Huawei ar­rest adds to ris­ing woes

• US eyes ex­tra­di­tion after Canada de­tains fi­nance chief

Business Day - - International Companies - Agency Staff Bei­jing

The ar­rest of a top Huawei ex­ec­u­tive in Canada is the lat­est in a se­ries of set­backs that have dis­rupted the Chi­nese tele­com be­he­moth’s global ex­pan­sion amid a US-led ef­fort to black­ball it in­ter­na­tion­ally.

The com­pany has faced a tough year, with some of its ser­vices re­jected in the US, Aus­tralia, New Zealand and Bri­tain over se­cu­rity con­cerns.

The lat­est hit came on Wed­nes­day, as Canada an­nounced that CFO Meng Wanzhou — the daugh­ter of founder Ren Zhengfei — was ar­rested at the week­end as US au­thor­i­ties seek her ex­tra­di­tion.

Canada’s jus­tice min­istry did not pro­vide de­tails about the charges, but US au­thor­i­ties are re­port­edly in­ves­ti­gat­ing whether Huawei vi­o­lated sanc­tions against Iran by sup­ply­ing parts to the coun­try.

An­a­lysts say the al­le­ga­tions, if proven, could re­sult in a ban with far-reach­ing global con­se­quences. China’s largest tele­coms equip­ment maker has re­ceived an in­creas­ingly chilly re­cep­tion in 2018 as US al­lies have moved to ban its prod­ucts.

Bri­tain’s largest mo­bile provider BT on Wed­nes­day an­nounced it was re­mov­ing Huawei equip­ment from its 4G cel­lu­lar net­work, days after the head of the MI6 for­eign in­tel­li­gence ser­vice sin­gled out the com­pany as a se­cu­rity risk.

A week ago, New Zealand’s in­tel­li­gence agency barred Huawei equip­ment in the roll­out of the coun­try’s 5G net­work, cit­ing sim­i­lar con­cerns.

Aus­tralia and the US also en­acted sim­i­lar bans ear­lier in 2018, leav­ing Canada as the only coun­try in the “Five Eyes” in­tel­li­gence net­work not to take steps against the Chi­nese firm.

Huawei founder Ren is a former Peo­ple’s Lib­er­a­tion Army en­gi­neer and there are con­cerns of close links with the Chi­nese mil­i­tary and gov­ern­ment, which the firm has con­stantly de­nied.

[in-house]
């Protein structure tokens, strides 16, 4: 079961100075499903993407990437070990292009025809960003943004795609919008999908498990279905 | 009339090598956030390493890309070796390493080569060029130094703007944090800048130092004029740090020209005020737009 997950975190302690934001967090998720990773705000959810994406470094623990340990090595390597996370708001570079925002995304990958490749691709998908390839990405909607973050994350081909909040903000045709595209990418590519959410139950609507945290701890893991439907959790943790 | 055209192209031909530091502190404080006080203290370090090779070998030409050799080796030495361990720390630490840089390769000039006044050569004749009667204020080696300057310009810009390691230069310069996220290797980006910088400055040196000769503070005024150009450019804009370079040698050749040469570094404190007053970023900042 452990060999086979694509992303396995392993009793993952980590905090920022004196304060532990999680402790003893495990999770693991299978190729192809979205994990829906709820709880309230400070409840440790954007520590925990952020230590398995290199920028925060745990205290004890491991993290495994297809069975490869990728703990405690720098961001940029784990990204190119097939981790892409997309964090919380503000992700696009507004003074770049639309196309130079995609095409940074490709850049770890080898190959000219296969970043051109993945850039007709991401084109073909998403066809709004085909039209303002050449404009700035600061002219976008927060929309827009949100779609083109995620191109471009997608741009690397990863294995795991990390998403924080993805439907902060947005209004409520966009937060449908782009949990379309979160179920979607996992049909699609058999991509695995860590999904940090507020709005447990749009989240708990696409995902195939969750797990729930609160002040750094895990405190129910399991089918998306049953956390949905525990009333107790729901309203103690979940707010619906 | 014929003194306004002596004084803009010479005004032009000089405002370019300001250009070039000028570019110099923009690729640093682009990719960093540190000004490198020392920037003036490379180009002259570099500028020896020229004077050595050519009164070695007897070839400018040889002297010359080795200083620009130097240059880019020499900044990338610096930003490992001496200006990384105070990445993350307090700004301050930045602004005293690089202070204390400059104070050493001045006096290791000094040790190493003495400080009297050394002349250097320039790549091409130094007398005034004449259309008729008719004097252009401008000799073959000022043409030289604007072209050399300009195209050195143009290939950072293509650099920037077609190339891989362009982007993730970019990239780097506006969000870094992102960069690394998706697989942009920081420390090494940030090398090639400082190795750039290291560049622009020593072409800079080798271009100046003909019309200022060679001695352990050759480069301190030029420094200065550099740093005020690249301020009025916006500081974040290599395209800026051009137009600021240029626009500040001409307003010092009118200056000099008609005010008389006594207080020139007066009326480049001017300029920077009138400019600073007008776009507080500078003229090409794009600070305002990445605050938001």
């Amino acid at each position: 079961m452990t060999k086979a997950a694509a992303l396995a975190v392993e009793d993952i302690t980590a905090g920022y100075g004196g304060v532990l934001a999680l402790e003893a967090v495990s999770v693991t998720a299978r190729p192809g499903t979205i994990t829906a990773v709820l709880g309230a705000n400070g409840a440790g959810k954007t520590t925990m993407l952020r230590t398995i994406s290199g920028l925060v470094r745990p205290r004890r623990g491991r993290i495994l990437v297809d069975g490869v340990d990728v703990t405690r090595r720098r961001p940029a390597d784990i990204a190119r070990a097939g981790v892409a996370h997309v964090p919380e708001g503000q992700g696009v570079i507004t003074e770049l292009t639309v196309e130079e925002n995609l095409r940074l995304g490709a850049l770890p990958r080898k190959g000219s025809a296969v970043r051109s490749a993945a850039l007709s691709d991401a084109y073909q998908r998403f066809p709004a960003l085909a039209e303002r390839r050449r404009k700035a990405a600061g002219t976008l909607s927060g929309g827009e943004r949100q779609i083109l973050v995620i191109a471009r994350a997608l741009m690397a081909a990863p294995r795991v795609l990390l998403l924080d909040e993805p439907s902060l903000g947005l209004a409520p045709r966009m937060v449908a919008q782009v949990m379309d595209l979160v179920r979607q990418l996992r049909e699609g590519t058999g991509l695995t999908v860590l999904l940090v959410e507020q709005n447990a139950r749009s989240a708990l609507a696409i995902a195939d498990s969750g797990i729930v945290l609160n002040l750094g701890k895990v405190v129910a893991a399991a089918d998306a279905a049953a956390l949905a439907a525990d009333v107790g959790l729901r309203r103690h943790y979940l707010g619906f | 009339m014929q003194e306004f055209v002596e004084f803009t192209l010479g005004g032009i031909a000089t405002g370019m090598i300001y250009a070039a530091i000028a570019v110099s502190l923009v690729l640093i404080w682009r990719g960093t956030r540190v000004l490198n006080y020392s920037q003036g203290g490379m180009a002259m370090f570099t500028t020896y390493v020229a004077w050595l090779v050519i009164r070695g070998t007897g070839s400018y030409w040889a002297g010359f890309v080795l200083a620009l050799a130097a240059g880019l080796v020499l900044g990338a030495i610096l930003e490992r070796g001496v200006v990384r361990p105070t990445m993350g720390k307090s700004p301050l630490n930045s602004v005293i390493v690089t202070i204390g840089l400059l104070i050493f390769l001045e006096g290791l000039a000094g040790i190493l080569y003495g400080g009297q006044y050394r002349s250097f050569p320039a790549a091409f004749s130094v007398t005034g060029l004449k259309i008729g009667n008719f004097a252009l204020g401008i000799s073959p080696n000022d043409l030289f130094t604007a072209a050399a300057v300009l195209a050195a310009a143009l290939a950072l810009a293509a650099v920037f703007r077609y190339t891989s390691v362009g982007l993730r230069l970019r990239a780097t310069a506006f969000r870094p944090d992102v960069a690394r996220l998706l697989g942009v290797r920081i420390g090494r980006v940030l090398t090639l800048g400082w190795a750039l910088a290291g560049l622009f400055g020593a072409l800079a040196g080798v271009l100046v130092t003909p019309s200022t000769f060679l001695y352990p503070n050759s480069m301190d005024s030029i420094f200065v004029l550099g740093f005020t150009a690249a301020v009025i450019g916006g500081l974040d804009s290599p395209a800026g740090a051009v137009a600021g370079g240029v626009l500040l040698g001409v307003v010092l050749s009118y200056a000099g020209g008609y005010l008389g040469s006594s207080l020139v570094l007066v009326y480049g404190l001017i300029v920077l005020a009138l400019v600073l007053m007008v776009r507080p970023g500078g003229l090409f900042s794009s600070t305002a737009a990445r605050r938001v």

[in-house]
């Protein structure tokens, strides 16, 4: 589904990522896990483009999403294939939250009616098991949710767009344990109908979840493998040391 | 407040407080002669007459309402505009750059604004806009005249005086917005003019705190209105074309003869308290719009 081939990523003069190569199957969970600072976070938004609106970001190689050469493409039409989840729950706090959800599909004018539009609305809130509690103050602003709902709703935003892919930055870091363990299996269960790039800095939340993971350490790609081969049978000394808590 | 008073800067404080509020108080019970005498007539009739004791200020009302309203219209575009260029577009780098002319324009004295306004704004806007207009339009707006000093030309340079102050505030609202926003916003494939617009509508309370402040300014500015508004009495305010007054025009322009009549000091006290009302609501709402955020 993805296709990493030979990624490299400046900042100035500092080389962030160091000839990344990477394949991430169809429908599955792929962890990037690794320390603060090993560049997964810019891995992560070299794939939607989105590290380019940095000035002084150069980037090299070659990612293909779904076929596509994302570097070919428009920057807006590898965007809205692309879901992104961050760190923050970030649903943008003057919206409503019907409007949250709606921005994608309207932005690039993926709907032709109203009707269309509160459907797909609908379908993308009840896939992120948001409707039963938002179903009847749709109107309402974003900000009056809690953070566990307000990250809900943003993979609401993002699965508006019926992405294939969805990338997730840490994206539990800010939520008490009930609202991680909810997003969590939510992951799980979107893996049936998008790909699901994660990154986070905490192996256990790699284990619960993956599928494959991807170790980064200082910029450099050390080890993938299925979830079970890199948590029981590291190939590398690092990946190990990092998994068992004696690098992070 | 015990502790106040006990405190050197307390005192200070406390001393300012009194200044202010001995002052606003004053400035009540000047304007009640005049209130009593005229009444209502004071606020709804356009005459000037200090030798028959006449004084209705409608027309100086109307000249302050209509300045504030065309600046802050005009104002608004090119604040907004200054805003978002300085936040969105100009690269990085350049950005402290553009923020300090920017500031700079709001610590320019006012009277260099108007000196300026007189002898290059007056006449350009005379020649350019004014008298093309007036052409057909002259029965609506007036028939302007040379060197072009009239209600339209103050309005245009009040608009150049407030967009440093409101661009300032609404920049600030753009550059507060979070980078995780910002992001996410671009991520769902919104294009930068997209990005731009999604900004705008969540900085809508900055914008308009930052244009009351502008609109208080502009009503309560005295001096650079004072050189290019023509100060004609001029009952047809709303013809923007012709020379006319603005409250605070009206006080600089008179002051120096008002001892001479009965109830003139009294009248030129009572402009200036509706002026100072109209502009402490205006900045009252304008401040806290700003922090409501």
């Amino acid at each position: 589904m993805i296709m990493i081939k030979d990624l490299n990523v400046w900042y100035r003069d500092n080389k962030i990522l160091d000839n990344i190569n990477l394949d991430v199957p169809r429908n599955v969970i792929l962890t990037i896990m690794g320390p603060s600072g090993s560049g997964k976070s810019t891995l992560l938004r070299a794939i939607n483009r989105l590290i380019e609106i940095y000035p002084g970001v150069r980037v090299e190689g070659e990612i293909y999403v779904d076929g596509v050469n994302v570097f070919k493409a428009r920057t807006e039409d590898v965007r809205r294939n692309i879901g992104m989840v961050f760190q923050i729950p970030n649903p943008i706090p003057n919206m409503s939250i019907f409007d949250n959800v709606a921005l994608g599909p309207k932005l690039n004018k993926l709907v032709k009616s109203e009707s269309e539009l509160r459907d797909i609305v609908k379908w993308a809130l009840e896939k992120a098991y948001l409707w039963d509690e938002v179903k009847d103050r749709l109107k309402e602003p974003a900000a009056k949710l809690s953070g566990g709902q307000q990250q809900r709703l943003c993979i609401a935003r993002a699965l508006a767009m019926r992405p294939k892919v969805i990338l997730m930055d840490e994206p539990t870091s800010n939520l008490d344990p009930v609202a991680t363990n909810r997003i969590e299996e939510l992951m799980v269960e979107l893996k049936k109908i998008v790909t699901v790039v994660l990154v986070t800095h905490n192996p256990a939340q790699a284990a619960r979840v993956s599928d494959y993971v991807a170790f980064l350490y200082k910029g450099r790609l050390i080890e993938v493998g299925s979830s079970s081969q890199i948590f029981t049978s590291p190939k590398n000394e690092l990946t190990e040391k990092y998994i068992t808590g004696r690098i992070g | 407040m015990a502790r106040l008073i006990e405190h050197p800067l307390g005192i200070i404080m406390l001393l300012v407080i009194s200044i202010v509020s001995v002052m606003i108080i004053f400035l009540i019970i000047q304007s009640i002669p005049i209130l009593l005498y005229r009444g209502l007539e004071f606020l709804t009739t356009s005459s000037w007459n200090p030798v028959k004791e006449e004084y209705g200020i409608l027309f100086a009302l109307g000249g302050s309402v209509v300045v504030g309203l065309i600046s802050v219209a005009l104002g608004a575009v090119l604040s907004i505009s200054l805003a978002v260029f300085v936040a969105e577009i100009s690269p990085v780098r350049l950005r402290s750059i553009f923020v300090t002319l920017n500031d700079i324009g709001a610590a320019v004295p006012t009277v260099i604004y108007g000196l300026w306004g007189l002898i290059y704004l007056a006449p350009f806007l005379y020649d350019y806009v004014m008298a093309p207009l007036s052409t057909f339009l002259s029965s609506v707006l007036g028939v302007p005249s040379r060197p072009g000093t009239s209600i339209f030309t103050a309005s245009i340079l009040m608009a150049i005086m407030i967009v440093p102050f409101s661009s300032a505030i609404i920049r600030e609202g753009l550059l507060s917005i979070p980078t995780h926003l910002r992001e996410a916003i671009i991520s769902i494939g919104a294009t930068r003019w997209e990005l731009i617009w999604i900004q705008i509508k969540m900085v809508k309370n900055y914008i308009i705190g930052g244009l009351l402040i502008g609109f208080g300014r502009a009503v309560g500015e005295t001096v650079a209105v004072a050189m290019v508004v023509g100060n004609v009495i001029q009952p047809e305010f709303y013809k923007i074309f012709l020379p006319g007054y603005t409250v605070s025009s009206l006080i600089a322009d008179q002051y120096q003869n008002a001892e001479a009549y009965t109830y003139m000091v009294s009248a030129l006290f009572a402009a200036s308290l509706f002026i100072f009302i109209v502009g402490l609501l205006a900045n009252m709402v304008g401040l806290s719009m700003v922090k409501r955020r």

The com­pany is well aware of its rep­u­ta­tion as a “se­cu­rity risk”, said Kitty Fok, MD of re­search firm IDC China, adding that it has been tak­ing steps to show trans­parency, in­clud­ing shar­ing its source codes.

As gov­ern­ments roll out 5G in­fra­struc­ture, which many see as a back­bone of the new dig­i­tal econ­omy, it is “not the big­gest part of the busi­ness” for Huawei, Fok said. “But the ar­rest of the CFO, that is some­thing com­pletely un­ex­pected ... and if there is a ban like ZTE, given the size of Huawei, the im­pact will be a lot big­ger.”

Ear­lier in 2018, the US im­posed a seven-year ban on the sale of cru­cial com­po­nents to Chi­nese smart­phone maker and Huawei ri­val ZTE after it failed to take ac­tion against staff re­spon­si­ble for vi­o­lat­ing trade sanc­tions against Iran and North Korea. The ban nearly killed off the com­pany be­fore Wash­ing­ton and Bei­jing reached a deal.

While Huawei has de­vel­oped its own Kirin pro­ces­sor chips, un­like ZTE which is re­liant on chip­mak­ers such as US firm Qual­comm, global telecom­mu­ni­ca­tions ecosys­tems re­main vul­ner­a­ble be­cause of the sheer size of the com­pany.

“The im­pact on telecom­mu­ni­ca­tions car­ri­ers of a sim­i­lar and sud­den de­nial ban of the type placed on ZTE would be much wider, given that Huawei equip­ment is more widely used by car­ri­ers around the world, in­clud­ing in Europe and Africa,” said Paul Tri­olo, head of the geotech­nol­ogy prac­tice at the Eura­sia Group re­search firm.

Meng’s ar­rest sug­gests that the US depart­ment of jus­tice might be able to mount a sim­i­lar case to that of ZTE, Tri­olo added.



Ex­pan­sion op­posed: Huawei, China’s largest tele­coms equip­ment maker, faces grow­ing global re­sis­tance as the US and its al­lies in­crease ef­forts to ban the com­pany’s prod­ucts, as the com­pany is thought to be a se­cu­rity risk.

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